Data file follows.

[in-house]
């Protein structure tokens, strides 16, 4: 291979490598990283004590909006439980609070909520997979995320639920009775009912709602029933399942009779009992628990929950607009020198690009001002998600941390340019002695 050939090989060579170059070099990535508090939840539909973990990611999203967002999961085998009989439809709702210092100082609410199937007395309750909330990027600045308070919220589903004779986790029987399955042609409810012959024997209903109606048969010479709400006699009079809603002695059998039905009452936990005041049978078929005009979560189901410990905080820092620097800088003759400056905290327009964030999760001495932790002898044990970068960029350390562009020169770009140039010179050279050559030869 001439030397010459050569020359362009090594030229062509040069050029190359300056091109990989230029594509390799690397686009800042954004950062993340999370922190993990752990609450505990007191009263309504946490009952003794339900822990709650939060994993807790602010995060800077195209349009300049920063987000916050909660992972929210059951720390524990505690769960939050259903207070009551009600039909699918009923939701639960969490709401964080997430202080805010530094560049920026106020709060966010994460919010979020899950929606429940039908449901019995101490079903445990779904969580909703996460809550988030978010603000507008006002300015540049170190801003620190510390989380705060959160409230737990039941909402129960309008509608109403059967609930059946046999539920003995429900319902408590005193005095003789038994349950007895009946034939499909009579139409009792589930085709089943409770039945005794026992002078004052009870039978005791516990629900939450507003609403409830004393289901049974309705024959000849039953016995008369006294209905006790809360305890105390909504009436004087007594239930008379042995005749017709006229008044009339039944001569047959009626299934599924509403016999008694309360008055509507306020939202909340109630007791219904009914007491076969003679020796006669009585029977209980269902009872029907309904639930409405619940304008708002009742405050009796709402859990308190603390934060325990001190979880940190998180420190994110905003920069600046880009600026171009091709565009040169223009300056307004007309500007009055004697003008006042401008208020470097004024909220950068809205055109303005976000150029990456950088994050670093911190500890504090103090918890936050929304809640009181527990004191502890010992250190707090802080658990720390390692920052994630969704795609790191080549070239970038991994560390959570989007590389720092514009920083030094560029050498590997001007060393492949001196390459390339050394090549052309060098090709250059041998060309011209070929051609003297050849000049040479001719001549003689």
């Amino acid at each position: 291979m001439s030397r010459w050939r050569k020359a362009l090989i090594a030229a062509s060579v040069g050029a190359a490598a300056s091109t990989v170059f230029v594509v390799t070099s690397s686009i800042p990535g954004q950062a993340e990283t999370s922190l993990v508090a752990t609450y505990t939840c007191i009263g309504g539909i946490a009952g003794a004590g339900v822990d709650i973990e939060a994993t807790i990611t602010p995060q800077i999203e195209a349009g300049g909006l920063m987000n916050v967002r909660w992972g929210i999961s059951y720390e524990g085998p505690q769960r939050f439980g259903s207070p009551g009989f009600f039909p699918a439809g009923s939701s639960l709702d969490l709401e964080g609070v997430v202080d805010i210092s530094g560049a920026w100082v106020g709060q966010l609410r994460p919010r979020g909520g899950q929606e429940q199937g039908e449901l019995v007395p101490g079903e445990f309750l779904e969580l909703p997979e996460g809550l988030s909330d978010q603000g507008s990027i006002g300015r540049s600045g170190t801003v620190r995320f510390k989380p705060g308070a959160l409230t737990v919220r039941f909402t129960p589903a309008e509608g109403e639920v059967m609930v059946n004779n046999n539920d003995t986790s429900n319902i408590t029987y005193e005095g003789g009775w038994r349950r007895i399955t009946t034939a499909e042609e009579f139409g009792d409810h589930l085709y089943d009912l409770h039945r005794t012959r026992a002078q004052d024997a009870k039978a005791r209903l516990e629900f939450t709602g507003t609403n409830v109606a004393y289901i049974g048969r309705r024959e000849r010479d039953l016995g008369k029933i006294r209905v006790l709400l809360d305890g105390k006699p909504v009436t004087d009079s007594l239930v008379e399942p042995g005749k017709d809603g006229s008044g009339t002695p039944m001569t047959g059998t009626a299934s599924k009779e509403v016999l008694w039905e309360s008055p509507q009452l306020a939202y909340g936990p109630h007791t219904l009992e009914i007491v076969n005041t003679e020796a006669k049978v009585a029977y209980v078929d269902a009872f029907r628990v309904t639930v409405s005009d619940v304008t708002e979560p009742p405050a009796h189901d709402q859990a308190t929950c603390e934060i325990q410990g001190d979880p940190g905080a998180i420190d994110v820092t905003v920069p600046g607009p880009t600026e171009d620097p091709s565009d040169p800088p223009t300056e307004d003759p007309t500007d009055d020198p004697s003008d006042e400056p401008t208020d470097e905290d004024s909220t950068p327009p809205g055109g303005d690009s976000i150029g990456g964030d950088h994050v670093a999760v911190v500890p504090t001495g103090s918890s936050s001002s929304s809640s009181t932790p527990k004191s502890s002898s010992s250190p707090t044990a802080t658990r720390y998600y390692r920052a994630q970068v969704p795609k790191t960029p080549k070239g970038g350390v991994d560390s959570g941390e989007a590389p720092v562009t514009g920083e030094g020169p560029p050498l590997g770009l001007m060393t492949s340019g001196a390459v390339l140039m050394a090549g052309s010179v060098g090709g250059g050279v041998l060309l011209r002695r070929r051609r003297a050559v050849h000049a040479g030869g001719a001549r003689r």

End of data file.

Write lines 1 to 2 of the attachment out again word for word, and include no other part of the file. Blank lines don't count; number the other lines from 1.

[in-house]
């Protein structure tokens, strides 16, 4: 291979490598990283004590909006439980609070909520997979995320639920009775009912709602029933399942009779009992628990929950607009020198690009001002998600941390340019002695 050939090989060579170059070099990535508090939840539909973990990611999203967002999961085998009989439809709702210092100082609410199937007395309750909330990027600045308070919220589903004779986790029987399955042609409810012959024997209903109606048969010479709400006699009079809603002695059998039905009452936990005041049978078929005009979560189901410990905080820092620097800088003759400056905290327009964030999760001495932790002898044990970068960029350390562009020169770009140039010179050279050559030869 001439030397010459050569020359362009090594030229062509040069050029190359300056091109990989230029594509390799690397686009800042954004950062993340999370922190993990752990609450505990007191009263309504946490009952003794339900822990709650939060994993807790602010995060800077195209349009300049920063987000916050909660992972929210059951720390524990505690769960939050259903207070009551009600039909699918009923939701639960969490709401964080997430202080805010530094560049920026106020709060966010994460919010979020899950929606429940039908449901019995101490079903445990779904969580909703996460809550988030978010603000507008006002300015540049170190801003620190510390989380705060959160409230737990039941909402129960309008509608109403059967609930059946046999539920003995429900319902408590005193005095003789038994349950007895009946034939499909009579139409009792589930085709089943409770039945005794026992002078004052009870039978005791516990629900939450507003609403409830004393289901049974309705024959000849039953016995008369006294209905006790809360305890105390909504009436004087007594239930008379042995005749017709006229008044009339039944001569047959009626299934599924509403016999008694309360008055509507306020939202909340109630007791219904009914007491076969003679020796006669009585029977209980269902009872029907309904639930409405619940304008708002009742405050009796709402859990308190603390934060325990001190979880940190998180420190994110905003920069600046880009600026171009091709565009040169223009300056307004007309500007009055004697003008006042401008208020470097004024909220950068809205055109303005976000150029990456950088994050670093911190500890504090103090918890936050929304809640009181527990004191502890010992250190707090802080658990720390390692920052994630969704795609790191080549070239970038991994560390959570989007590389720092514009920083030094560029050498590997001007060393492949001196390459390339050394090549052309060098090709250059041998060309011209070929051609003297050849000049040479001719001549003689």